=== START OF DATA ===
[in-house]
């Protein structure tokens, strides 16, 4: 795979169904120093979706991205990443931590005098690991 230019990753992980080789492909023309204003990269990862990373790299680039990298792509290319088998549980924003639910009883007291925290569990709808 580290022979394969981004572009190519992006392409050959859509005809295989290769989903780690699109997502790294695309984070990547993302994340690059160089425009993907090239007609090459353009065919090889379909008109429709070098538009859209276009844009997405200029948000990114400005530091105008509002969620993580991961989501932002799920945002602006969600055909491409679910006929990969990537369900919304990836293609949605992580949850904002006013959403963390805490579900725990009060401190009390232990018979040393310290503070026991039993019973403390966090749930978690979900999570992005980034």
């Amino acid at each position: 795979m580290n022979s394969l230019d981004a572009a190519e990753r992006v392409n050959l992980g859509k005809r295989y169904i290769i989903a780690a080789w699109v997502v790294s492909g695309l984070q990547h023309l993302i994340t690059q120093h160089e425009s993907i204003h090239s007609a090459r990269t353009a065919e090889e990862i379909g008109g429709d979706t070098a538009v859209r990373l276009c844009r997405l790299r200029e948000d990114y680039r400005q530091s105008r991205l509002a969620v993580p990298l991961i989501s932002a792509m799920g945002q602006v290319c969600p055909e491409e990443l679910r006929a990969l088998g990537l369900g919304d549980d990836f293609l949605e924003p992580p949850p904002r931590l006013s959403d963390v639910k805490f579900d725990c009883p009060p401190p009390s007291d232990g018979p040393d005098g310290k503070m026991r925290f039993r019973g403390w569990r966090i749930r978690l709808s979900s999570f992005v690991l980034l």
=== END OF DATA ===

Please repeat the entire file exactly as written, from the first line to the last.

[in-house]
């Protein structure tokens, strides 16, 4: 795979169904120093979706991205990443931590005098690991 230019990753992980080789492909023309204003990269990862990373790299680039990298792509290319088998549980924003639910009883007291925290569990709808 580290022979394969981004572009190519992006392409050959859509005809295989290769989903780690699109997502790294695309984070990547993302994340690059160089425009993907090239007609090459353009065919090889379909008109429709070098538009859209276009844009997405200029948000990114400005530091105008509002969620993580991961989501932002799920945002602006969600055909491409679910006929990969990537369900919304990836293609949605992580949850904002006013959403963390805490579900725990009060401190009390232990018979040393310290503070026991039993019973403390966090749930978690979900999570992005980034």
């Amino acid at each position: 795979m580290n022979s394969l230019d981004a572009a190519e990753r992006v392409n050959l992980g859509k005809r295989y169904i290769i989903a780690a080789w699109v997502v790294s492909g695309l984070q990547h023309l993302i994340t690059q120093h160089e425009s993907i204003h090239s007609a090459r990269t353009a065919e090889e990862i379909g008109g429709d979706t070098a538009v859209r990373l276009c844009r997405l790299r200029e948000d990114y680039r400005q530091s105008r991205l509002a969620v993580p990298l991961i989501s932002a792509m799920g945002q602006v290319c969600p055909e491409e990443l679910r006929a990969l088998g990537l369900g919304d549980d990836f293609l949605e924003p992580p949850p904002r931590l006013s959403d963390v639910k805490f579900d725990c009883p009060p401190p009390s007291d232990g018979p040393d005098g310290k503070m026991r925290f039993r019973g403390w569990r966090i749930r978690l709808s979900s999570f992005v690991l980034l």